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Digitalization and new business model of chemical industry

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Will digitization change the way chemicals are sold and distributed, thereby changing the way value flows? Will we see a shift from product sales to services and solutions sales? Will attackers emerge as non intermediate producers from their customers, as we see in B2C platforms in other industries? Different parts of the chemical industry have different answers to these questions General statement, while crop protection chemicals and some special chemical fields have the risk of business model damage and some potential chemical dealers think that they are actors in the future and may be interrupted, petrochemical products may have less impact.

First, the business model of keeping in touch with the products in use may provide a large number of opportunities in some areas of the chemical industry, for example, by monitoring systems for chemical applications in industrial processes. Catalyst is an example of great interest. Process catalyst manufacturers are increasingly turning to the “performance based compensation” model instead of just selling products. Maintaining connectivity with the catalyst in use allows catalyst manufacturers to optimize their customers’ production processes and provides an opportunity to build a huge and valuable knowledge base that can be used to improve catalyst use on their customer base and charge for services. In some areas of special chemical industry, many of these models have been developed for more than ten years, and the application of these models may be accelerated when combined with digital technology. But these methods don’t apply to all chemical industries: the main focus is on a particular chemical to do a particular job, such as a catalyst or water treatment chemical.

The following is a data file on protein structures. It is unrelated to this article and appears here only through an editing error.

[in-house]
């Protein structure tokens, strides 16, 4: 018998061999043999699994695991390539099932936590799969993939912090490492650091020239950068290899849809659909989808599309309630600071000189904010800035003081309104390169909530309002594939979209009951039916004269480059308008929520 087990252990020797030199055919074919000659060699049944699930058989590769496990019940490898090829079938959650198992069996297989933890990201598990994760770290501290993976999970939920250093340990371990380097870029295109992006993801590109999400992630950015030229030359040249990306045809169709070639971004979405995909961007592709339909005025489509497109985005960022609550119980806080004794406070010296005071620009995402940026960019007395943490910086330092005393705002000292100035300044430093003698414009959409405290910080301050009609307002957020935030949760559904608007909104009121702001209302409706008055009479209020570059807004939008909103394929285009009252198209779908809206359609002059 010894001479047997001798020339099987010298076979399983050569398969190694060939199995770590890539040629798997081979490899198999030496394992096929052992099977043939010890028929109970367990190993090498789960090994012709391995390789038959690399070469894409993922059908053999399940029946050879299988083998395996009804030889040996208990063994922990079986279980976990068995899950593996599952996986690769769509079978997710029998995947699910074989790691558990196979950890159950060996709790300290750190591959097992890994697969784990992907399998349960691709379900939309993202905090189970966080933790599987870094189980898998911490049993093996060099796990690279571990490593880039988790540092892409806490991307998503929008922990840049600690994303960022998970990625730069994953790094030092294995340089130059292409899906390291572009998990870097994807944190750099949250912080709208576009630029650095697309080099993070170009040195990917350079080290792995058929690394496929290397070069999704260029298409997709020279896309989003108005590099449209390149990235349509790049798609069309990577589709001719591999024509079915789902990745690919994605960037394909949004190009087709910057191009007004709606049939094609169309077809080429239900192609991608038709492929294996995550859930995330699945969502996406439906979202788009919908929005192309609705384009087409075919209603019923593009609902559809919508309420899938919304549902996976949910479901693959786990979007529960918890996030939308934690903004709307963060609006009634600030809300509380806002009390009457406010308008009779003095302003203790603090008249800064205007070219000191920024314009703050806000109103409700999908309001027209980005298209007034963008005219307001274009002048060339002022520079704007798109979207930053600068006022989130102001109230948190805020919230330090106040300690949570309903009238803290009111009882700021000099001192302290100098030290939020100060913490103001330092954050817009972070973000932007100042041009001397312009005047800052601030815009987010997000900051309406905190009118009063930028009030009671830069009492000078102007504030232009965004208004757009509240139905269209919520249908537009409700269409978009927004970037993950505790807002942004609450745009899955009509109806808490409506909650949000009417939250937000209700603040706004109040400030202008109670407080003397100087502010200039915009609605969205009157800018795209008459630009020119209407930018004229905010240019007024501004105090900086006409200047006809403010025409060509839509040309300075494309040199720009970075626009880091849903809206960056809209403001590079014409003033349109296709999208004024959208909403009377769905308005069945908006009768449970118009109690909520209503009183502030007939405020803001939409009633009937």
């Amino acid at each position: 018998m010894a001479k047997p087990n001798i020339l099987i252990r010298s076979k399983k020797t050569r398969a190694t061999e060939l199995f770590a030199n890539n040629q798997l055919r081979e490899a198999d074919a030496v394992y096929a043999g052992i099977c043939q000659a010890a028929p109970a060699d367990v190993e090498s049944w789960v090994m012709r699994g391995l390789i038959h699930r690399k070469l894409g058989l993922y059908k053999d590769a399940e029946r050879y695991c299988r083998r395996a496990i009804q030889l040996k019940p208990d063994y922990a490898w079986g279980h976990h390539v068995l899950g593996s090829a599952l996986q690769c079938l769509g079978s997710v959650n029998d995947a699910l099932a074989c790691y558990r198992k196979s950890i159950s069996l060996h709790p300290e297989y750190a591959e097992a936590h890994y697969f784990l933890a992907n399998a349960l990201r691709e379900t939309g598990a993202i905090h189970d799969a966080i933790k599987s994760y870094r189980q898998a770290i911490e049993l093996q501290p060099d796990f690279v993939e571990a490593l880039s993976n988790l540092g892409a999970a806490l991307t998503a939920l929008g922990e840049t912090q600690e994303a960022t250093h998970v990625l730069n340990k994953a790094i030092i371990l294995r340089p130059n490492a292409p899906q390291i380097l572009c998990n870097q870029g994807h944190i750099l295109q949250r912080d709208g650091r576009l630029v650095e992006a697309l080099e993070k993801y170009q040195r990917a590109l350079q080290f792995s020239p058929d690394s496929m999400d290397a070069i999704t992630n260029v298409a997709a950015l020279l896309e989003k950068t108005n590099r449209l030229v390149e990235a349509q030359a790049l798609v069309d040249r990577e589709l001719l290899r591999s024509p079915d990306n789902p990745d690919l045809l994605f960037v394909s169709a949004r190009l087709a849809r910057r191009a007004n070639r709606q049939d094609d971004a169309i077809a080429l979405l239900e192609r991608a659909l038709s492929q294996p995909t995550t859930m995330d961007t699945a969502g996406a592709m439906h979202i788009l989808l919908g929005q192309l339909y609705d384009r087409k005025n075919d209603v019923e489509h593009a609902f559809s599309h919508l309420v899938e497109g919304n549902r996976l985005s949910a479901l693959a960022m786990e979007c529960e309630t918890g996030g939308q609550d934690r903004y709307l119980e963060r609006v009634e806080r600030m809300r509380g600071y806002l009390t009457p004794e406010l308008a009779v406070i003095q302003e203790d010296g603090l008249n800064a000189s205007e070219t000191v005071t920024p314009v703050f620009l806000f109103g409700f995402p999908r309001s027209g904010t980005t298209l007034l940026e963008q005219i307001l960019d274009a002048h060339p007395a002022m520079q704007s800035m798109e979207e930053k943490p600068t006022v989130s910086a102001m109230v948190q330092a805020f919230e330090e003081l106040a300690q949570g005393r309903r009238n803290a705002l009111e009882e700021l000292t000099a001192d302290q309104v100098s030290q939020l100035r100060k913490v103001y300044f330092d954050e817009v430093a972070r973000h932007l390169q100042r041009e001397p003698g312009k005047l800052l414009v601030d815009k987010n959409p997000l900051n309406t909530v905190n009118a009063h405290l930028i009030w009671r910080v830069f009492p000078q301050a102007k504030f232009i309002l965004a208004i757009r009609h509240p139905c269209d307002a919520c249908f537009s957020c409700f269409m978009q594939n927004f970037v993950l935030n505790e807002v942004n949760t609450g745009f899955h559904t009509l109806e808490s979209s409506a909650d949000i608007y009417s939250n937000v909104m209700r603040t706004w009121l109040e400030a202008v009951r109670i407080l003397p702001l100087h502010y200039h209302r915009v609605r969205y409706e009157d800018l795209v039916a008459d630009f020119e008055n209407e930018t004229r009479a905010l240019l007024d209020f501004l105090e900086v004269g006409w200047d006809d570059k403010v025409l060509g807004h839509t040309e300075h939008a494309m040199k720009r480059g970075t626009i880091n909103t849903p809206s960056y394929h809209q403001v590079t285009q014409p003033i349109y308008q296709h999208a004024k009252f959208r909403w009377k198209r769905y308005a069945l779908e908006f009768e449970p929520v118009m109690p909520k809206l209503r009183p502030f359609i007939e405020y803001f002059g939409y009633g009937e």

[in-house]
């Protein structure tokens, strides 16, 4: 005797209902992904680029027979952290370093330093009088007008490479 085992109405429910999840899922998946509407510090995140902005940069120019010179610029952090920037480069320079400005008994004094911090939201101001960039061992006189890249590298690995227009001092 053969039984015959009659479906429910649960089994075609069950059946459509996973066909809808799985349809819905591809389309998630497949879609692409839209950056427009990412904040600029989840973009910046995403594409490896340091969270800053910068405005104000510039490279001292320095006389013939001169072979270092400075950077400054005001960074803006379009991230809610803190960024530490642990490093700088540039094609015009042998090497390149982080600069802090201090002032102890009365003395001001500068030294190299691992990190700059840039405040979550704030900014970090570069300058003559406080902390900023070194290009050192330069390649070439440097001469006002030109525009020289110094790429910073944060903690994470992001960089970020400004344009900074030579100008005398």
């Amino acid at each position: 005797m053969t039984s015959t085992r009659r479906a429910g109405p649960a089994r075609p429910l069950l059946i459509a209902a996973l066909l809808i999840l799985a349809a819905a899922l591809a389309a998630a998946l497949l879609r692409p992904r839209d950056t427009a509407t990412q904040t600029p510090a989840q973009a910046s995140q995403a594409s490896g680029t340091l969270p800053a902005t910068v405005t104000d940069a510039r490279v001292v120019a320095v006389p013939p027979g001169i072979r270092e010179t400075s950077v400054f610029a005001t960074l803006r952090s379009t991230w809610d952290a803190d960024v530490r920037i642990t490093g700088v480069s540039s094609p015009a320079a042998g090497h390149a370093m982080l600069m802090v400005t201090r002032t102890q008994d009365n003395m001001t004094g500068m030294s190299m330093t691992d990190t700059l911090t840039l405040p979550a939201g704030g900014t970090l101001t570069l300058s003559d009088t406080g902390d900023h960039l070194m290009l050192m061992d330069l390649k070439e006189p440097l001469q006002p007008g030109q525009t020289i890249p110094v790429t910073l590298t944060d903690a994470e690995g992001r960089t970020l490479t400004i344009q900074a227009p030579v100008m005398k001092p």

Second, it seems that opportunities for intellectual property based business models to generate licensing or consulting fees are emerging. In this model, a company can charge a fee for providing guidance on how to best use its products, or it can license the production of proprietary molecules to another manufacturer. But so far, these examples seem to be isolated and have not yet been confirmed.

Third, the service model dominated by data and analysis is emerging in the target areas. In the field of agriculture, a company can combine geological, meteorological and geospatial data with knowledge of seeds, fertilizers and crop protection compounds, and it can seek compensation based on the yield or profit gained by growers, rather than selling these inputs. Other chemical industry departments with strong B2C components in their business systems may face similar development.

On the other hand, some models that have received a lot of attention in other industries are unlikely to have an impact on most of the chemical industry. As a channel to connect the third party, building platform has been established in many industries. But in a chemical industry environment, this can be difficult to achieve because of the limited number of suppliers, the fact that potential customers know their names, and the fact that many chemical producers have know-how that they are not willing to share. However, this kind of model is more likely to gain a foothold in more decentralized areas of the chemical industry, because many manufacturers are very interested in new channels because of their low plant utilization and the urgent need to transfer products to increase sales revenue.

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